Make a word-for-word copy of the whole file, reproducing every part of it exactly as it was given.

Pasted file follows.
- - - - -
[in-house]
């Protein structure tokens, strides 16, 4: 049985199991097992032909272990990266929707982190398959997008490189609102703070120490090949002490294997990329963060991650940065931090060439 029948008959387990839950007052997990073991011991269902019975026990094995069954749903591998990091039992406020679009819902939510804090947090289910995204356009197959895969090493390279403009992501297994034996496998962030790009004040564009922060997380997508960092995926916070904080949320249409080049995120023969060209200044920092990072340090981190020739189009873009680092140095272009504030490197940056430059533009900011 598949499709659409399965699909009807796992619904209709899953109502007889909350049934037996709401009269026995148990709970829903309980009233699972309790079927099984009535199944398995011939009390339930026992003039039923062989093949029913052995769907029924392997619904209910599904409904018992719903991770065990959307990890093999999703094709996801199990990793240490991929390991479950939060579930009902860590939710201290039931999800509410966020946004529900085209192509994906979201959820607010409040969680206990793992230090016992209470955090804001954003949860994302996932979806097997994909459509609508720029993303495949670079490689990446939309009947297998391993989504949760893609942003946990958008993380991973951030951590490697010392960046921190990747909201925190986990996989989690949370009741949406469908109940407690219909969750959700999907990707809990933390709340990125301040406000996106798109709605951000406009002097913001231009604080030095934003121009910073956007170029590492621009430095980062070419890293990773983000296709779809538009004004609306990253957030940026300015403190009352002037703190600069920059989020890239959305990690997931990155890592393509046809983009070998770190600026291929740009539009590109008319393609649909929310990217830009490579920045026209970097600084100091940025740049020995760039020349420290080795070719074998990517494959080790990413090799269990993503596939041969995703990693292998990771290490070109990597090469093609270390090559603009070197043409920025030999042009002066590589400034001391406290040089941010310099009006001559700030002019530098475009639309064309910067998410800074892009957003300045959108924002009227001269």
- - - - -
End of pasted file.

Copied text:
[in-house]
């Protein structure tokens, strides 16, 4: 049985199991097992032909272990990266929707982190398959997008490189609102703070120490090949002490294997990329963060991650940065931090060439 029948008959387990839950007052997990073991011991269902019975026990094995069954749903591998990091039992406020679009819902939510804090947090289910995204356009197959895969090493390279403009992501297994034996496998962030790009004040564009922060997380997508960092995926916070904080949320249409080049995120023969060209200044920092990072340090981190020739189009873009680092140095272009504030490197940056430059533009900011 598949499709659409399965699909009807796992619904209709899953109502007889909350049934037996709401009269026995148990709970829903309980009233699972309790079927099984009535199944398995011939009390339930026992003039039923062989093949029913052995769907029924392997619904209910599904409904018992719903991770065990959307990890093999999703094709996801199990990793240490991929390991479950939060579930009902860590939710201290039931999800509410966020946004529900085209192509994906979201959820607010409040969680206990793992230090016992209470955090804001954003949860994302996932979806097997994909459509609508720029993303495949670079490689990446939309009947297998391993989504949760893609942003946990958008993380991973951030951590490697010392960046921190990747909201925190986990996989989690949370009741949406469908109940407690219909969750959700999907990707809990933390709340990125301040406000996106798109709605951000406009002097913001231009604080030095934003121009910073956007170029590492621009430095980062070419890293990773983000296709779809538009004004609306990253957030940026300015403190009352002037703190600069920059989020890239959305990690997931990155890592393509046809983009070998770190600026291929740009539009590109008319393609649909929310990217830009490579920045026209970097600084100091940025740049020995760039020349420290080795070719074998990517494959080790990413090799269990993503596939041969995703990693292998990771290490070109990597090469093609270390090559603009070197043409920025030999042009002066590589400034001391406290040089941010310099009006001559700030002019530098475009639309064309910067998410800074892009957003300045959108924002009227001269």